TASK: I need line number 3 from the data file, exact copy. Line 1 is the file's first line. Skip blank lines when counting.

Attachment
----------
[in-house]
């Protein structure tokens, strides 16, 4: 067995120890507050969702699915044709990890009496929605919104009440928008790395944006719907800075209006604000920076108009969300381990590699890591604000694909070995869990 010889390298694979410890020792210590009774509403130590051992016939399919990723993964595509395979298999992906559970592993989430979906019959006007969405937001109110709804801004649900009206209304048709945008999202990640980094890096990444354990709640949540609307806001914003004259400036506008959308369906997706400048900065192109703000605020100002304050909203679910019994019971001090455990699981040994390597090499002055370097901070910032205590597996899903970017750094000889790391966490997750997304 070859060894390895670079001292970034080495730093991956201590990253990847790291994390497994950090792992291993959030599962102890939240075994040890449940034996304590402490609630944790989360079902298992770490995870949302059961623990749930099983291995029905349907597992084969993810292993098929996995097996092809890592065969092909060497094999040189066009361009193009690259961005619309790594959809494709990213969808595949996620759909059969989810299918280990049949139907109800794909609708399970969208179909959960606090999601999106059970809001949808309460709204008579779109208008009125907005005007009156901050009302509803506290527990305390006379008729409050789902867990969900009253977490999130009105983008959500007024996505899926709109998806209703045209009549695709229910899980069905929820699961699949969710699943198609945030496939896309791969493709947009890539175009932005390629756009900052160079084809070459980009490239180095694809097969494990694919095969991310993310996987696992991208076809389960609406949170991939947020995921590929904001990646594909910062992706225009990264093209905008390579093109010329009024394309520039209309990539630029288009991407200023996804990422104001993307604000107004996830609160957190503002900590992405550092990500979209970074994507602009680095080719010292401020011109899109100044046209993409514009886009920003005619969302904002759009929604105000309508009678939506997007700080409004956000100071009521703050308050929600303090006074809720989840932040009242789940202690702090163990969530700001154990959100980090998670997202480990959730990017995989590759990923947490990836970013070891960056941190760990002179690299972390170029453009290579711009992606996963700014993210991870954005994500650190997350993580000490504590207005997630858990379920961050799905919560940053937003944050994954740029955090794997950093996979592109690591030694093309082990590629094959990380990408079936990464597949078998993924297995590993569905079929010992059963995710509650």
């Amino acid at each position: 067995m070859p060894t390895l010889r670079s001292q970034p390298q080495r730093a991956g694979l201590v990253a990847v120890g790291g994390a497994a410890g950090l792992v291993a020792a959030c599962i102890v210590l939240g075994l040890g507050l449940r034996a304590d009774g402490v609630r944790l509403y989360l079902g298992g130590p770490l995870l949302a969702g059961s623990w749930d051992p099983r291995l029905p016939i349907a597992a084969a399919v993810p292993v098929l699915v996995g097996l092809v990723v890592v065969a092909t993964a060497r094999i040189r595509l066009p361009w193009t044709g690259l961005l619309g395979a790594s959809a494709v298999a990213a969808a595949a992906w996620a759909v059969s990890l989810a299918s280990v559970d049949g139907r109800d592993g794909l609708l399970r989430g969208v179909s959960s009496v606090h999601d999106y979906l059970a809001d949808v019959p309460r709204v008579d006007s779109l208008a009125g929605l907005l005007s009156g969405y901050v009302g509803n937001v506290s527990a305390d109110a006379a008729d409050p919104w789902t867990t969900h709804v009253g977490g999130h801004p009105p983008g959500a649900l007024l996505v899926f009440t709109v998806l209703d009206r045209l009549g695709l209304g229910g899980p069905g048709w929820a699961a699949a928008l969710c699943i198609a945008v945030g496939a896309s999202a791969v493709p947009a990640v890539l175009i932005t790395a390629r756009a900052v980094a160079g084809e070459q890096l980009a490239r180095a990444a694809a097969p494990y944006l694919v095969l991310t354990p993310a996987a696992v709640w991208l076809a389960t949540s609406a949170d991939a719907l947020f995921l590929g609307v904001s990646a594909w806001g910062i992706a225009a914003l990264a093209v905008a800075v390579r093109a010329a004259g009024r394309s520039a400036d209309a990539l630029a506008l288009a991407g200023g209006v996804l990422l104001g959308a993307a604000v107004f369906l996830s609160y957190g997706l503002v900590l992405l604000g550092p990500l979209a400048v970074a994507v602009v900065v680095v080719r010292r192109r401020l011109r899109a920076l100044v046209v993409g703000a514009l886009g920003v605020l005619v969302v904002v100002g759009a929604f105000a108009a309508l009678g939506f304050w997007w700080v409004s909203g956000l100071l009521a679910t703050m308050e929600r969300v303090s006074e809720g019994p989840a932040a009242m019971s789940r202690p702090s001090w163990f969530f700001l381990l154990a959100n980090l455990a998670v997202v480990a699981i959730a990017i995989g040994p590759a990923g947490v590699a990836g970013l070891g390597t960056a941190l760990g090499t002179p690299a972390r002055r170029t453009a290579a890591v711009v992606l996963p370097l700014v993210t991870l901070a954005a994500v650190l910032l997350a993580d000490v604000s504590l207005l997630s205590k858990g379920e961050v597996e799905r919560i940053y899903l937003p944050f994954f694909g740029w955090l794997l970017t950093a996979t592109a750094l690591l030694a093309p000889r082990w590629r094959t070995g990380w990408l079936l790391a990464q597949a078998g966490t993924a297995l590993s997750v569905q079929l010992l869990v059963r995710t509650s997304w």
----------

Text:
């Amino acid at each position: 067995m070859p060894t390895l010889r670079s001292q970034p390298q080495r730093a991956g694979l201590v990253a990847v120890g790291g994390a497994a410890g950090l792992v291993a020792a959030c599962i102890v210590l939240g075994l040890g507050l449940r034996a304590d009774g402490v609630r944790l509403y989360l079902g298992g130590p770490l995870l949302a969702g059961s623990w749930d051992p099983r291995l029905p016939i349907a597992a084969a399919v993810p292993v098929l699915v996995g097996l092809v990723v890592v065969a092909t993964a060497r094999i040189r595509l066009p361009w193009t044709g690259l961005l619309g395979a790594s959809a494709v298999a990213a969808a595949a992906w996620a759909v059969s990890l989810a299918s280990v559970d049949g139907r109800d592993g794909l609708l399970r989430g969208v179909s959960s009496v606090h999601d999106y979906l059970a809001d949808v019959p309460r709204v008579d006007s779109l208008a009125g929605l907005l005007s009156g969405y901050v009302g509803n937001v506290s527990a305390d109110a006379a008729d409050p919104w789902t867990t969900h709804v009253g977490g999130h801004p009105p983008g959500a649900l007024l996505v899926f009440t709109v998806l209703d009206r045209l009549g695709l209304g229910g899980p069905g048709w929820a699961a699949a928008l969710c699943i198609a945008v945030g496939a896309s999202a791969v493709p947009a990640v890539l175009i932005t790395a390629r756009a900052v980094a160079g084809e070459q890096l980009a490239r180095a990444a694809a097969p494990y944006l694919v095969l991310t354990p993310a996987a696992v709640w991208l076809a389960t949540s609406a949170d991939a719907l947020f995921l590929g609307v904001s990646a594909w806001g910062i992706a225009a914003l990264a093209v905008a800075v390579r093109a010329a004259g009024r394309s520039a400036d209309a990539l630029a506008l288009a991407g200023g209006v996804l990422l104001g959308a993307a604000v107004f369906l996830s609160y957190g997706l503002v900590l992405l604000g550092p990500l979209a400048v970074a994507v602009v900065v680095v080719r010292r192109r401020l011109r899109a920076l100044v046209v993409g703000a514009l886009g920003v605020l005619v969302v904002v100002g759009a929604f105000a108009a309508l009678g939506f304050w997007w700080v409004s909203g956000l100071l009521a679910t703050m308050e929600r969300v303090s006074e809720g019994p989840a932040a009242m019971s789940r202690p702090s001090w163990f969530f700001l381990l154990a959100n980090l455990a998670v997202v480990a699981i959730a990017i995989g040994p590759a990923g947490v590699a990836g970013l070891g390597t960056a941190l760990g090499t002179p690299a972390r002055r170029t453009a290579a890591v711009v992606l996963p370097l700014v993210t991870l901070a954005a994500v650190l910032l997350a993580d000490v604000s504590l207005l997630s205590k858990g379920e961050v597996e799905r919560i940053y899903l937003p944050f994954f694909g740029w955090l794997l970017t950093a996979t592109a750094l690591l030694a093309p000889r082990w590629r094959t070995g990380w990408l079936l790391a990464q597949a078998g966490t993924a297995l590993s997750v569905q079929l010992l869990v059963r995710t509650s997304w």